Update: 06.11.2013

Worldwide abolishment of death penalty by 2025: Swiss aims and strategies

The Swiss Federal Department of Foreign Affairs (FDFA) decided on promoting the ambitious long-term objective of abolishing capital punishment by the year 2025. In its 2013-2016 strategy, the Federal Council stipulated a concrete schedule to achieve this goal. To date 58 states and territories have still not abolished the death penalty.

Against human dignity

In his communiqué of 10 October, the international day against death penalty, the Federal Councillor declared that Switzerland takes a firm position against capital punishment in all circumstances. The death penalty is contradictory to the respect for human rights and fundamental freedoms since it violates the right to life. Burkhalter continued to say that the conditions connected to the use of the death penalty violate human dignity and the prohibition of torture and other cruel, inhuman or degrading treatment or punishment. After all the death penalty constitutes a definitive and irreversible negation of all law.

The Confederation intends to implement the abolishment of capital punishment in small steps, by beginning in places where the concrete conditions of death row inmates and their families can be improved in the near future. Increased focus shall be placed on the immediate environment of the convicts, especially in connection with the rights of possible minor descendants who are particularly protected by the UN Convention on the Rights of the Child.

The FDFA has also set several medium-term objectives. Primarily countries still applying death penalties are to be encouraged to introduce a moratorium for pending cases. Secondly Switzerland wants to urge states to limit the number of crimes for which capital punishment can be pronounced. For example, pregnant women, mentally handicapped persons or offenders who have been convicted of crimes committed when they were minors. Thirdly Switzerland wants to increase its efforts and commitment on a multilateral level (UN, Council of Europe, OSCE) in order to motivate states to ratify a respective international treaty.

More details about the Swiss strategy

As a matter of fact, Switzerland has several starting points from where to try and achieve its goals. On an international level one of the most frequently discussed topics is which acts are the «most serious crimes», deserving the full penalty of law. The Swiss strategy heads in the direction that states applying death penalty should, as a first step, begin to only impose capital punishment in cases of murder or intentional homicide. This could help lower the number of death penalties, especially in states in which certain offences (such as drug trafficking) are automatically punished by death penalty. Another promising approach for Switzerland is to expand in stages the list of persons in international law which are not allowed to be sentenced to death, for example mothers with babies or elderly people.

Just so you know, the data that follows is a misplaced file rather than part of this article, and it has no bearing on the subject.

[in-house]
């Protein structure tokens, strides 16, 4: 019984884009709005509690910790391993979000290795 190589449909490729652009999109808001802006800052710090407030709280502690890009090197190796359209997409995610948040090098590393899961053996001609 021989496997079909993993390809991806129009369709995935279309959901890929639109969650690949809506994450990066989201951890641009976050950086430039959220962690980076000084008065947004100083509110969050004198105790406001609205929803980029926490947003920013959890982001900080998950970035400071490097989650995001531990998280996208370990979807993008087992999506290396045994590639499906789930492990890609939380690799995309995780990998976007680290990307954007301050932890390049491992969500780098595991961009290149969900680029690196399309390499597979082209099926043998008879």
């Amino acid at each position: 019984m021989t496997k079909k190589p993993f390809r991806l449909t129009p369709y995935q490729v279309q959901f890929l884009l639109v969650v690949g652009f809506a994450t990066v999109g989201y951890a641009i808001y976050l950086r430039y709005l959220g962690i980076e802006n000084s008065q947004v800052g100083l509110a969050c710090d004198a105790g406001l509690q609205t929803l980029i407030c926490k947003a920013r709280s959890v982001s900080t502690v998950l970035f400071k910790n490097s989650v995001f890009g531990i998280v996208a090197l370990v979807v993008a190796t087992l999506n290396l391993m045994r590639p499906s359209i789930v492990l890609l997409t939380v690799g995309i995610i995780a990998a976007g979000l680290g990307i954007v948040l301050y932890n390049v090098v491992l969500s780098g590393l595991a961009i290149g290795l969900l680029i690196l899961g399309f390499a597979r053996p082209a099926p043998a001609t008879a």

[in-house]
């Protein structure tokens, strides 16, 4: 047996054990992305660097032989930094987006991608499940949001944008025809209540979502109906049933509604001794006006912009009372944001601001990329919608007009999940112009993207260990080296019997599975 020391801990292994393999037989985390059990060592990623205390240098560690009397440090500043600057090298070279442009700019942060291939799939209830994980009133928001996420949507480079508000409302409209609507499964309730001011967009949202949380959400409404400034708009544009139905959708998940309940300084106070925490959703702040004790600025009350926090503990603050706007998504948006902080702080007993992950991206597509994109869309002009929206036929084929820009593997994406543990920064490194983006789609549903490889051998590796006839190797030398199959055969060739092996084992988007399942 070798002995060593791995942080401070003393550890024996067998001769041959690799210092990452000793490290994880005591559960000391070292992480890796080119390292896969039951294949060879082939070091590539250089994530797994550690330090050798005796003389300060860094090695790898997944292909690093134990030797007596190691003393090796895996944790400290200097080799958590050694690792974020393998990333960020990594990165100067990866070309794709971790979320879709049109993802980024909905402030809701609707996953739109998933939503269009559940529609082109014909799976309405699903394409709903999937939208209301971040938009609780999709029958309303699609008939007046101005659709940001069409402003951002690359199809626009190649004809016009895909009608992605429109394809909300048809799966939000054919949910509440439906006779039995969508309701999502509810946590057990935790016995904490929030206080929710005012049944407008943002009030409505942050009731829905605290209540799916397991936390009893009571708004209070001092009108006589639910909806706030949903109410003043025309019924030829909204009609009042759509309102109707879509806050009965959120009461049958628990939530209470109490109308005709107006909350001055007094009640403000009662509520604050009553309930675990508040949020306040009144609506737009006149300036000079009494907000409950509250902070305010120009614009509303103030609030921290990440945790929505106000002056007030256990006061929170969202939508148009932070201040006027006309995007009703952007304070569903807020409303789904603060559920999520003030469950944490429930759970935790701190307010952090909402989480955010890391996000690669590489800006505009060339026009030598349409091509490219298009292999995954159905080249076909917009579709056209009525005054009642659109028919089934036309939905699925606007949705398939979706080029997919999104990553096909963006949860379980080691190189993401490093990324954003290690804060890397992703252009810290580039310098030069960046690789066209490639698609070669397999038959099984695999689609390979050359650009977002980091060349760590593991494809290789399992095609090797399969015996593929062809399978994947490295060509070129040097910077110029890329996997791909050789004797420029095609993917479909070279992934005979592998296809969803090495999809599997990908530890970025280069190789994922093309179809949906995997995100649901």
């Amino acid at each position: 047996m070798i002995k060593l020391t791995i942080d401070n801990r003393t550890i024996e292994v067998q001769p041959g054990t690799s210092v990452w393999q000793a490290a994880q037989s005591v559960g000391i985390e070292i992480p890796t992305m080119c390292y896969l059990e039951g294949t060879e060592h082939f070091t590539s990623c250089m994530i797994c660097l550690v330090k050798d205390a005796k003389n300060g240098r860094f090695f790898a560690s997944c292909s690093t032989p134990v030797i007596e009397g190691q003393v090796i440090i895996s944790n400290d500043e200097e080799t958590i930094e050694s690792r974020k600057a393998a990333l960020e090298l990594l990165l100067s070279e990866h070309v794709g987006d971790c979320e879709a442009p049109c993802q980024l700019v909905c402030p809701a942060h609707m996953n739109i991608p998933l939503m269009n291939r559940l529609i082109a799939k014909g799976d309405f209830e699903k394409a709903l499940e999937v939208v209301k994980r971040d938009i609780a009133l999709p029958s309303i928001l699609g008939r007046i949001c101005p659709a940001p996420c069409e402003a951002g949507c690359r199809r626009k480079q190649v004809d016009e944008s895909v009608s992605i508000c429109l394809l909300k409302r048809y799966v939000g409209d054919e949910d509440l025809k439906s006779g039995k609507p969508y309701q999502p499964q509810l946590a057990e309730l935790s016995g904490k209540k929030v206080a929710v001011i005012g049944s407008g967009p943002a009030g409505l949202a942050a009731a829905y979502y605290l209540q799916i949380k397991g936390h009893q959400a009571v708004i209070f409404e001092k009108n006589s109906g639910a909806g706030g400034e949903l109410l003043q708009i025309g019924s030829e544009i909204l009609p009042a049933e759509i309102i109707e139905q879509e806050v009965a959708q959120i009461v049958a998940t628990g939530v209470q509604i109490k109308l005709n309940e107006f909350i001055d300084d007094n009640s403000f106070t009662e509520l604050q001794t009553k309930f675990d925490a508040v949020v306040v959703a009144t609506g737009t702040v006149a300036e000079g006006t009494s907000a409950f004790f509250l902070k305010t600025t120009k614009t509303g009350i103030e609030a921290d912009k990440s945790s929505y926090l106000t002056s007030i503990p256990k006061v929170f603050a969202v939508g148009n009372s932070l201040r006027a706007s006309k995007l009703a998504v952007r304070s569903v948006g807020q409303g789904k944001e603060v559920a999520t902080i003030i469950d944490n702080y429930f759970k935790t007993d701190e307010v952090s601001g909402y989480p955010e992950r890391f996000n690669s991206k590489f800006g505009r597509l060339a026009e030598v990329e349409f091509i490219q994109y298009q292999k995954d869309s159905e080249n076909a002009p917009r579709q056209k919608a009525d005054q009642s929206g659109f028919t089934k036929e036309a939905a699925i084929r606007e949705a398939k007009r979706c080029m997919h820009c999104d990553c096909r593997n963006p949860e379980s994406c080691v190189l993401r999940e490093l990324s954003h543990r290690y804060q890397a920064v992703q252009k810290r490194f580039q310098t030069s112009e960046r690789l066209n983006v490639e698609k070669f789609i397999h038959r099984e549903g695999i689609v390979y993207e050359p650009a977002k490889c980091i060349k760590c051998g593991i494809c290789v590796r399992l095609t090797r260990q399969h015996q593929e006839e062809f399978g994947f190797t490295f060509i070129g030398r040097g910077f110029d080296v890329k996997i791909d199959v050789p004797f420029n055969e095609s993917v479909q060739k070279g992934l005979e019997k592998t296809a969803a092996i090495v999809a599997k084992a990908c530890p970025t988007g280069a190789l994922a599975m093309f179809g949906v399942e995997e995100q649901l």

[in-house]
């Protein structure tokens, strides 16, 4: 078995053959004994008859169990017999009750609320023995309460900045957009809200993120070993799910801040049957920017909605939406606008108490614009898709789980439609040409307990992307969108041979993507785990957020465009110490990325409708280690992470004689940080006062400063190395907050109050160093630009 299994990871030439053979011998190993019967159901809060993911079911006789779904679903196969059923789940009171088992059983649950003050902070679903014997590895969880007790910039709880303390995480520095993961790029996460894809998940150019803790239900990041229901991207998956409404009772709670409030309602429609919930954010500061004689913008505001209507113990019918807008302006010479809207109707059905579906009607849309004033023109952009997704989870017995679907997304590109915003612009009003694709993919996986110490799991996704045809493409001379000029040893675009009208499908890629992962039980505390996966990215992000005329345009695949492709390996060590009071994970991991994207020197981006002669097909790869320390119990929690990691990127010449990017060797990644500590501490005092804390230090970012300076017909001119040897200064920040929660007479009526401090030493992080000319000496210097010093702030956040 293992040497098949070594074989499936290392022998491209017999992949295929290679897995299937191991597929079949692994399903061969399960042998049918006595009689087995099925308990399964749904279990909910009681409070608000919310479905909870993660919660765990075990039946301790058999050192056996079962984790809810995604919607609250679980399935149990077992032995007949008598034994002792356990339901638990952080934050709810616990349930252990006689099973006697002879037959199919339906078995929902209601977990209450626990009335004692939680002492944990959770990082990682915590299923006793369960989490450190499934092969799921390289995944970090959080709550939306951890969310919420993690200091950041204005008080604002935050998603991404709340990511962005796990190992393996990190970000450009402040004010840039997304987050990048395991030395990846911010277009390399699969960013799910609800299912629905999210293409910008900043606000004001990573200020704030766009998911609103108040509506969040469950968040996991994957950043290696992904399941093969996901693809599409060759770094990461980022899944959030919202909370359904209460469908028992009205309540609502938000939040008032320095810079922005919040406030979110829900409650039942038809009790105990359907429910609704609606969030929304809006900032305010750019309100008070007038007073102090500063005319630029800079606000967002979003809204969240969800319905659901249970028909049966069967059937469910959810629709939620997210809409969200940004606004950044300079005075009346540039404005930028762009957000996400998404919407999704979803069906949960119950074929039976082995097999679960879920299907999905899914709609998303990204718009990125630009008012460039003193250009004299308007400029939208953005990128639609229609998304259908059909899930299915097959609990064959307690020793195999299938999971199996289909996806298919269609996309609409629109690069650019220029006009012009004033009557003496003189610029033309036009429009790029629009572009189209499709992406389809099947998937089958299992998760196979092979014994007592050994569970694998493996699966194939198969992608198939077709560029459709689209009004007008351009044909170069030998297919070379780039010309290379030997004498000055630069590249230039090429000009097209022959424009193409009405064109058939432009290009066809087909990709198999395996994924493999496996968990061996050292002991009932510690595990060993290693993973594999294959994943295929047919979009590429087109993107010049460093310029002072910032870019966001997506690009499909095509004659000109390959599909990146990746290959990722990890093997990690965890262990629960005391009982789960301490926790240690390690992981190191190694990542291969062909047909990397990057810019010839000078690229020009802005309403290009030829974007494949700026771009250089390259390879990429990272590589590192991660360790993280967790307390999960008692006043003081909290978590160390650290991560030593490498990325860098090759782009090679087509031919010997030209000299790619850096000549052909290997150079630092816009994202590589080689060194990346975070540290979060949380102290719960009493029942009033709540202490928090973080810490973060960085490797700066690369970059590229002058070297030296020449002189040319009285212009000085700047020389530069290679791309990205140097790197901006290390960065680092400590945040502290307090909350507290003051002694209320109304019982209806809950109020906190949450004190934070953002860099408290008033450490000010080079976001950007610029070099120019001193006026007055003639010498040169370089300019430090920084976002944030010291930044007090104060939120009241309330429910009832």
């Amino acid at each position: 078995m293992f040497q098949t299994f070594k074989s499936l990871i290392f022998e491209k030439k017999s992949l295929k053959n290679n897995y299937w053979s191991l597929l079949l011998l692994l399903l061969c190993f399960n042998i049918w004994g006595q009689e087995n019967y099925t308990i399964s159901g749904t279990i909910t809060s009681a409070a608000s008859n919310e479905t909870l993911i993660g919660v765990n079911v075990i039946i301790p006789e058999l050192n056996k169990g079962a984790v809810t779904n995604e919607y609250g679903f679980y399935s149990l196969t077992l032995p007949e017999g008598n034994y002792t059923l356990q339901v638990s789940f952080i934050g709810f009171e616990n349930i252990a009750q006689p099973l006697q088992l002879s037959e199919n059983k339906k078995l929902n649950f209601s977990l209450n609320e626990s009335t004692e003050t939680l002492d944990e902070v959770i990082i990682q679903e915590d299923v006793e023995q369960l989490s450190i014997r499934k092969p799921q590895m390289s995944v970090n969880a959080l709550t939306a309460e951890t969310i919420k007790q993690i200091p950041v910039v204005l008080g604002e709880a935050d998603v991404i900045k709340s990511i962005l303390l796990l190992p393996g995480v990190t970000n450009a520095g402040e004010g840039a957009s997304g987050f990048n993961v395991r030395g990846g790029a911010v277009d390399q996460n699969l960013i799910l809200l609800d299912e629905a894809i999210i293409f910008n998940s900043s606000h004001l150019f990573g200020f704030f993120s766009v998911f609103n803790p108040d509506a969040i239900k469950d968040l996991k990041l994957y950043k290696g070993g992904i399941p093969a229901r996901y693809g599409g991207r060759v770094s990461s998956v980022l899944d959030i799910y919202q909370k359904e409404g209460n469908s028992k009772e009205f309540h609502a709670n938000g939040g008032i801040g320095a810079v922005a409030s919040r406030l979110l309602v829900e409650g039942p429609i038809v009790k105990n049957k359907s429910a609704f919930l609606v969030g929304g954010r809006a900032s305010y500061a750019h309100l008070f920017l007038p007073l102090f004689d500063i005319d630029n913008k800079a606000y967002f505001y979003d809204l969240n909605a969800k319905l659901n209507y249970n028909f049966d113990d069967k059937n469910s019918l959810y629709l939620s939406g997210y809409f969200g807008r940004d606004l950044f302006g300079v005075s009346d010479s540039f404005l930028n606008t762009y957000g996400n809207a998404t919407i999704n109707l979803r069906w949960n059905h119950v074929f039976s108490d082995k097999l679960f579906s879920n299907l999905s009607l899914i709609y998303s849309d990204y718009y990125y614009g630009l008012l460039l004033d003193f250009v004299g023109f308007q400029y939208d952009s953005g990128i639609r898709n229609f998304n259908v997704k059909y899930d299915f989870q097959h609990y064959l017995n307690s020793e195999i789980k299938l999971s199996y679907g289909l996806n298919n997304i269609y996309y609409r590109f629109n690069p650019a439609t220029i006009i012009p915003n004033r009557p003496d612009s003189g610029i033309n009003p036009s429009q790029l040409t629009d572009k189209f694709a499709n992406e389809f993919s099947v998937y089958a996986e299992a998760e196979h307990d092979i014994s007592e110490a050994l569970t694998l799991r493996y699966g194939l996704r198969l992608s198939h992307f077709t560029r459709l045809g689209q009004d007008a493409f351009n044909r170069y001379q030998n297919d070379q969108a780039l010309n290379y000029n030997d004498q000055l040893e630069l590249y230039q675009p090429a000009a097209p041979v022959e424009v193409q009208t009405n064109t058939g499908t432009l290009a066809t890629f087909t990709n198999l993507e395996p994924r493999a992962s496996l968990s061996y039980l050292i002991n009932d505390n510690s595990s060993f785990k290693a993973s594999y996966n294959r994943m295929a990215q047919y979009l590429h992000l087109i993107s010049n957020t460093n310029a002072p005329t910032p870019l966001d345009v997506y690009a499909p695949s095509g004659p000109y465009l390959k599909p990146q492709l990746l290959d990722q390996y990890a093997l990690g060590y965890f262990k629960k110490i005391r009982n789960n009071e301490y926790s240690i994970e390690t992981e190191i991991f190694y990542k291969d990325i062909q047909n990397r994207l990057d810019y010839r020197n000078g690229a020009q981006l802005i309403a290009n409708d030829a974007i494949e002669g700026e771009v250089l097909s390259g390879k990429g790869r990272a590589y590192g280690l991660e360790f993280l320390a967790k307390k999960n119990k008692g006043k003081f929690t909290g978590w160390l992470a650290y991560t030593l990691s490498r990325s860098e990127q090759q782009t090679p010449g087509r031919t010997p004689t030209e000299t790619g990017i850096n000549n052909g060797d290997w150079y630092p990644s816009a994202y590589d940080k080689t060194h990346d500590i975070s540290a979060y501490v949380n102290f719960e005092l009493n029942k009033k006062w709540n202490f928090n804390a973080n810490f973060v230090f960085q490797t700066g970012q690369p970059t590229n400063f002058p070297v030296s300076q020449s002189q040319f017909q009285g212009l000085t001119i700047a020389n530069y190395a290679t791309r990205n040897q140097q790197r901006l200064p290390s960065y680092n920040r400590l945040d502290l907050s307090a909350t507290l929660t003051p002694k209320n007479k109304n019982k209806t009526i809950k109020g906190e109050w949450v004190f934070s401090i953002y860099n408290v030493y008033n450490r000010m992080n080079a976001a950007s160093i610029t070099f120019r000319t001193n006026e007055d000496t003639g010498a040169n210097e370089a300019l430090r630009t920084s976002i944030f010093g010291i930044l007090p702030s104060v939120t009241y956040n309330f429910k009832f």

In addition, the Confederation wants to achieve on a multilateral level that the rights of the relatives are to be respected better. For example, states that apply the death penalty shall have to inform the families of prisoners condemned to death on the place and date of the execution and on where they can collect the remains of their next of kin. Several states such as Japan still practise secret executions, and in too many states the relatives never get to know about the whereabouts of their dead relatives’ bodies.

Switzerland will soon have the chance to address the topic of death penalties prominently on a multilateral level. In 2014 Switzerland will preside the Organization for Security and Co-operation in Europe (OSCE) and in this function will have the possibility of requesting the member states to adhere to the norms agreed to within the framework of the human dimension of the OSCE.


Joint call for universal abolition

As in 2012, Switzerland and its five neighbouring states teamed up to present an action plan on the World Day against the Death Penalty which was published in various newspapers in Switzerland and abroad. The call is co-signed by 42 Foreign Ministers who represent the Council of Europe member states who have ratified Protocol No. 13 of the ECHR (concerning the abolition of the death penalty in all circumstances).

The parliament takes a stand

Recently the national parliament also took a strong stand for the abolition of capital punishment. In 2013, the National Council and the Council of States have both agreed to a motion by National Councillor Barbara Schmid-Federer (Christian Democratic People's Party) that wants to forbid the “export of medicaments for the use of capital punishment”.

Documentation

Further information

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